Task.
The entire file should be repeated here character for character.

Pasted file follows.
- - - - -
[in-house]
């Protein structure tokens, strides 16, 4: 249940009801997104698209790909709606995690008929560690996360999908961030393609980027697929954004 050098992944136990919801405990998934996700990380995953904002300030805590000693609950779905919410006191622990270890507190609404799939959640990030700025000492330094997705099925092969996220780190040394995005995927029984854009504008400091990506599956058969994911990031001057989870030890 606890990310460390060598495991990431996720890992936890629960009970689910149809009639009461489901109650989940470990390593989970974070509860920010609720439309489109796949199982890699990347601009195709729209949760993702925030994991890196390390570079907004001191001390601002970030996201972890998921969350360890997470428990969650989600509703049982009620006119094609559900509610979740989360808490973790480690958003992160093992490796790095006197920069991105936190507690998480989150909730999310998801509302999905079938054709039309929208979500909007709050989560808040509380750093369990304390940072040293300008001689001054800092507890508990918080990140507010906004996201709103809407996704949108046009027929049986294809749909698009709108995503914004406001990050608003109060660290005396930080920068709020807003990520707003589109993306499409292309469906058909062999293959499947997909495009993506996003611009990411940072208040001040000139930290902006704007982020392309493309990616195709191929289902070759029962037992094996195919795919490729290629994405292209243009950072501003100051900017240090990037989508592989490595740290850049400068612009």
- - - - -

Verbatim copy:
[in-house]
């Protein structure tokens, strides 16, 4: 249940009801997104698209790909709606995690008929560690996360999908961030393609980027697929954004 050098992944136990919801405990998934996700990380995953904002300030805590000693609950779905919410006191622990270890507190609404799939959640990030700025000492330094997705099925092969996220780190040394995005995927029984854009504008400091990506599956058969994911990031001057989870030890 606890990310460390060598495991990431996720890992936890629960009970689910149809009639009461489901109650989940470990390593989970974070509860920010609720439309489109796949199982890699990347601009195709729209949760993702925030994991890196390390570079907004001191001390601002970030996201972890998921969350360890997470428990969650989600509703049982009620006119094609559900509610979740989360808490973790480690958003992160093992490796790095006197920069991105936190507690998480989150909730999310998801509302999905079938054709039309929208979500909007709050989560808040509380750093369990304390940072040293300008001689001054800092507890508990918080990140507010906004996201709103809407996704949108046009027929049986294809749909698009709108995503914004406001990050608003109060660290005396930080920068709020807003990520707003589109993306499409292309469906058909062999293959499947997909495009993506996003611009990411940072208040001040000139930290902006704007982020392309493309990616195709191929289902070759029962037992094996195919795919490729290629994405292209243009950072501003100051900017240090990037989508592989490595740290850049400068612009």